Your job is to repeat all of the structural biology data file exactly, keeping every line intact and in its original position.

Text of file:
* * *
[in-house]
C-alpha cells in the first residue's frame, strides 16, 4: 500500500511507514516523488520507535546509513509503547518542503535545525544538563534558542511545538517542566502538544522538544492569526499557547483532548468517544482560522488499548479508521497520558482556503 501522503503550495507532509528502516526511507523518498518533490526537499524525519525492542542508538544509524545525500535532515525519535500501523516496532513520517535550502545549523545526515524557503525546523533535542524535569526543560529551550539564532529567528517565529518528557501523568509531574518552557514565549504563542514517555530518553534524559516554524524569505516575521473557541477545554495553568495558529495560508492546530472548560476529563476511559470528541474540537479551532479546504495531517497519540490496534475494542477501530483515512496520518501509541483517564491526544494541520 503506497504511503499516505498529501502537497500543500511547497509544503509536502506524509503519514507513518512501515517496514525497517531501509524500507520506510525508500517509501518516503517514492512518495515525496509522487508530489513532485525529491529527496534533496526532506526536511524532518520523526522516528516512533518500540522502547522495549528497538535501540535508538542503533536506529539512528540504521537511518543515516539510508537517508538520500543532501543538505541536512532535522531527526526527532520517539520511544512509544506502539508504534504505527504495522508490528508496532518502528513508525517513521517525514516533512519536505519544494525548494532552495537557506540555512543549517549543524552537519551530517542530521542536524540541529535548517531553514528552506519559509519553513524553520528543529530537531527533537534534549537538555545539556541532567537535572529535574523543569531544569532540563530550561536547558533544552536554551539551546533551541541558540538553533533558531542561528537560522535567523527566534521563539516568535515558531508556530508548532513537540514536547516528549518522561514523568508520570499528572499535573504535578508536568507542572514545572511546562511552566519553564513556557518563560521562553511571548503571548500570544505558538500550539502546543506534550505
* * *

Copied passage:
[in-house]
C-alpha cells in the first residue's frame, strides 16, 4: 500500500511507514516523488520507535546509513509503547518542503535545525544538563534558542511545538517542566502538544522538544492569526499557547483532548468517544482560522488499548479508521497520558482556503 501522503503550495507532509528502516526511507523518498518533490526537499524525519525492542542508538544509524545525500535532515525519535500501523516496532513520517535550502545549523545526515524557503525546523533535542524535569526543560529551550539564532529567528517565529518528557501523568509531574518552557514565549504563542514517555530518553534524559516554524524569505516575521473557541477545554495553568495558529495560508492546530472548560476529563476511559470528541474540537479551532479546504495531517497519540490496534475494542477501530483515512496520518501509541483517564491526544494541520 503506497504511503499516505498529501502537497500543500511547497509544503509536502506524509503519514507513518512501515517496514525497517531501509524500507520506510525508500517509501518516503517514492512518495515525496509522487508530489513532485525529491529527496534533496526532506526536511524532518520523526522516528516512533518500540522502547522495549528497538535501540535508538542503533536506529539512528540504521537511518543515516539510508537517508538520500543532501543538505541536512532535522531527526526527532520517539520511544512509544506502539508504534504505527504495522508490528508496532518502528513508525517513521517525514516533512519536505519544494525548494532552495537557506540555512543549517549543524552537519551530517542530521542536524540541529535548517531553514528552506519559509519553513524553520528543529530537531527533537534534549537538555545539556541532567537535572529535574523543569531544569532540563530550561536547558533544552536554551539551546533551541541558540538553533533558531542561528537560522535567523527566534521563539516568535515558531508556530508548532513537540514536547516528549518522561514523568508520570499528572499535573504535578508536568507542572514545572511546562511552566519553564513556557518563560521562553511571548503571548500570544505558538500550539502546543506534550505